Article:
Concept Drift on the Web
Concept drift refers to the change of meaning of concepts over time. This repo contains several experiments to detect, model and predict change of meaning of concepts over time in the Semantic Web, i.e. on RDF/RDFS/SKOS/OWL datasets. Most of these have been developed in the context of the autor's PhD.
Each directory contains an implementation of a different approach to study concept drift.
Predicting Concept Drift in Linked Data
- Predicting Concept Drift in Versioned Linked Data on the Web (AAAI 2015, under review)
The development and maintenance of Knowledge Organization Systems (KOS) is a knowledge intensive task that requires a lot of manual ef- fort. Librarians, historians and social scientists need to deal with the change of meaning of concepts (i.e. concept drift) that comes with new data releases and novel data links. In this experiment we develop a method to automatically detect which parts of a KOS are likely to experience concept drift. The essential idea is to use supervised learning on features extracted from past versions to predict the concepts that will experience drift in a future version. We run this method in three different experiments on datasets of different nature (encyclopedic, cross-domain, and socio historical), named cedar-N, dbo-N and dbo in the tasks of refining and predicting change.
For detailed results of the three experiments with the tested WEKA classifiers, click here.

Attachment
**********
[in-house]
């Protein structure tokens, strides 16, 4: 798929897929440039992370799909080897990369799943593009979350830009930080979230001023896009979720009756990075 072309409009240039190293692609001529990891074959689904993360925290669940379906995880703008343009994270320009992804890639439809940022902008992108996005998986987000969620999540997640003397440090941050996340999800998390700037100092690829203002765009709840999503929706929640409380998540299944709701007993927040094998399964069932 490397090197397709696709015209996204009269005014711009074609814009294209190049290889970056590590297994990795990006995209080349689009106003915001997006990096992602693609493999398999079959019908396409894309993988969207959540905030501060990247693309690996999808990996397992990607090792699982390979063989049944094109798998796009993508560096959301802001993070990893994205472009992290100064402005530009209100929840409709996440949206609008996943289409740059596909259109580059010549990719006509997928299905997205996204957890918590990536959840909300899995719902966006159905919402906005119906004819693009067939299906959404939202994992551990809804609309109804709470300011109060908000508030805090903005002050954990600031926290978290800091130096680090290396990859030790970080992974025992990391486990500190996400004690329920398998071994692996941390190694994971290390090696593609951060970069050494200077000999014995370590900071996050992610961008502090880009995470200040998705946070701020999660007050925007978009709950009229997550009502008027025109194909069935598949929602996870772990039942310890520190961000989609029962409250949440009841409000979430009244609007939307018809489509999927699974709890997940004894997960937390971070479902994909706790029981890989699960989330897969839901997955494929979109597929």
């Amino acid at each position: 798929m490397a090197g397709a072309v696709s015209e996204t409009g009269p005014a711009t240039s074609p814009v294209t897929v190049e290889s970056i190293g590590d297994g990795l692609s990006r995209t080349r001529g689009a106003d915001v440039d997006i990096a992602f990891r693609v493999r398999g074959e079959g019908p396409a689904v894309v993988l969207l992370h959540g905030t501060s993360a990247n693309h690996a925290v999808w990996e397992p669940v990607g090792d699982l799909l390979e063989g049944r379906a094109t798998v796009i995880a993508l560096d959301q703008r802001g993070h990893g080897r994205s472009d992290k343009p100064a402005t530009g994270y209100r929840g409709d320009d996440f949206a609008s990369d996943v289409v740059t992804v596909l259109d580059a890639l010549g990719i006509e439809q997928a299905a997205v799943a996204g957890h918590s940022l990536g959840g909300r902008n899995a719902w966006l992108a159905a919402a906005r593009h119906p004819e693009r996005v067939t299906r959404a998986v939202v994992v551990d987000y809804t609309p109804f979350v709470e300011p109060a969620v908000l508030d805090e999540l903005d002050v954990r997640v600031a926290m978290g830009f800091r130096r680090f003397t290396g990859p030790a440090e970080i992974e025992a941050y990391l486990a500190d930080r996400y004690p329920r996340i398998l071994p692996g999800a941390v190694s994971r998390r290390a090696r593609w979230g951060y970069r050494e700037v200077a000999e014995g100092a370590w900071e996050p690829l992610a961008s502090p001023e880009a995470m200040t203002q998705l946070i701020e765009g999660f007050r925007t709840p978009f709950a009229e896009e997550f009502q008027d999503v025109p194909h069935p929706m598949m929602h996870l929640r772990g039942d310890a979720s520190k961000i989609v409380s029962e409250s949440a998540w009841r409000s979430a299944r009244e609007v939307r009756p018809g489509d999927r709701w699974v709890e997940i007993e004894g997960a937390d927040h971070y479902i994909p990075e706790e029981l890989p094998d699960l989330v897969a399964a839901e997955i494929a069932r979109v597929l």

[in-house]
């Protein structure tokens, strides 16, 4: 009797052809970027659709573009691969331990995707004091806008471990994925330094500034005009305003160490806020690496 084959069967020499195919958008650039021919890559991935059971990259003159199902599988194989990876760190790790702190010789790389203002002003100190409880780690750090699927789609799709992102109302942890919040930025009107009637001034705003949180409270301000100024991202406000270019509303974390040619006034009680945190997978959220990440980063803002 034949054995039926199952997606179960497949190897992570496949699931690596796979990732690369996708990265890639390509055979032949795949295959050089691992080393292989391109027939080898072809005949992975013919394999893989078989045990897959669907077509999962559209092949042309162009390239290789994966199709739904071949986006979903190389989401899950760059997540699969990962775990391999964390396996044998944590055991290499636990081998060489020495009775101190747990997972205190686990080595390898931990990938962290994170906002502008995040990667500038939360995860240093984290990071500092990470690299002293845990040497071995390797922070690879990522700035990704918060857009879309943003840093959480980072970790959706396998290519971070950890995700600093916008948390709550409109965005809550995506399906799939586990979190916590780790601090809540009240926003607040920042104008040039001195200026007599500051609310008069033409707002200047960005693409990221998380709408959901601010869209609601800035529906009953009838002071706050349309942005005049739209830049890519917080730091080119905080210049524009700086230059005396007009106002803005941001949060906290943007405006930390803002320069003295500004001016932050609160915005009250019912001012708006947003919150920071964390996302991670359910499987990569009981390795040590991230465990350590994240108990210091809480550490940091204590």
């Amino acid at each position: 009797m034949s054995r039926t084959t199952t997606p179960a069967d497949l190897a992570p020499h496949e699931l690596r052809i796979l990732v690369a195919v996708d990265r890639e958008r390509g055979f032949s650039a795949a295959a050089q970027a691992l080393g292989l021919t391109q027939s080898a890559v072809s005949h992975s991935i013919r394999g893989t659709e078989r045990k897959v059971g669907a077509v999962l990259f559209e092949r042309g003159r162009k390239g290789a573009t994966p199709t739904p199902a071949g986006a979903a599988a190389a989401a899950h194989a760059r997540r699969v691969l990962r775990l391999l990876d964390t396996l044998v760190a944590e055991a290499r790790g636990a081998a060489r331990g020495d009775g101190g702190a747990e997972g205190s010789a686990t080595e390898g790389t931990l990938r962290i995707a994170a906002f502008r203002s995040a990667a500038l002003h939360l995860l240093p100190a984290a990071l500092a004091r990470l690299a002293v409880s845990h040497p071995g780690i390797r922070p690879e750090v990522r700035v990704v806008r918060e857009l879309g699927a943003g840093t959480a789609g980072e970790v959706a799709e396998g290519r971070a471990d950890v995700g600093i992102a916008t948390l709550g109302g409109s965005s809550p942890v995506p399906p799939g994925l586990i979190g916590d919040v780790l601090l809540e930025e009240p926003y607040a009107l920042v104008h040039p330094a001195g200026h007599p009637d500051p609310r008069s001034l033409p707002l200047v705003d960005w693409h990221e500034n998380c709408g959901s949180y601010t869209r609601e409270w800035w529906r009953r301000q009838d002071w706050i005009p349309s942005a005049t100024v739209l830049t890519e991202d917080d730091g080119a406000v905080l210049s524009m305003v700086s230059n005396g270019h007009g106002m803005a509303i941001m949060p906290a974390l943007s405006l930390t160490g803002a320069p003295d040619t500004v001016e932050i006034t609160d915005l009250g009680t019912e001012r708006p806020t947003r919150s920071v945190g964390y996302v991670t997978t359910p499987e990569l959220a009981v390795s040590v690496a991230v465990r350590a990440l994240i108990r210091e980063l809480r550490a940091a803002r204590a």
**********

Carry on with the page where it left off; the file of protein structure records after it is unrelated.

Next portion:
Dumps of the output of these experiments are available here.
Pipeline detailed description
The important scripts in this approach, tentatively called OEML (Ontology Evolution through Machine Learning) are (in execution order):
oemlExperiments.sh: executes all OEML experiments (see below) of the paper, permuting all possible (reasonable) values of the various parameters
oeml.sh: executes one OEML experiment. An OEML experiment has essentially the following parameters:
2.1. The input dataset containing the versions to train / evaluate the classifier
2.2. The number of versions that will be used for training
2.3. The deltaFC parameter: what specific snapshot will be used to decide if a concept of the training set has changed or not
2.4. The deltaTT parameter: what specific snapshot will be used to decide if a concept of the evaluation set has changed or not
2.5. A boolean that indicates how to deal with concepts that do not appear in all snapshots (essentially, consider it as changed, or discard it).
2.6. The URI of the top concept in the dataset
2.7. The URI of the predicate connecting concepts (e.g. skos:broader, or rdfs:subClassOf)
2.8. The URI of a chosen 'membership' property (e.g. rdf:type, or dc:subject)
This script uses these parameters when calling the following 3 subscripts:
genFeatsP.py: uses all the 8 parameters to generate a training and an evaluation dataset. These datasets are two CSVs with features that may be correlated with the fact that a concept changed between one version of the input dataset and another, getting inspiration from this paper. Concretely, per concept read in input dataset the following is computed: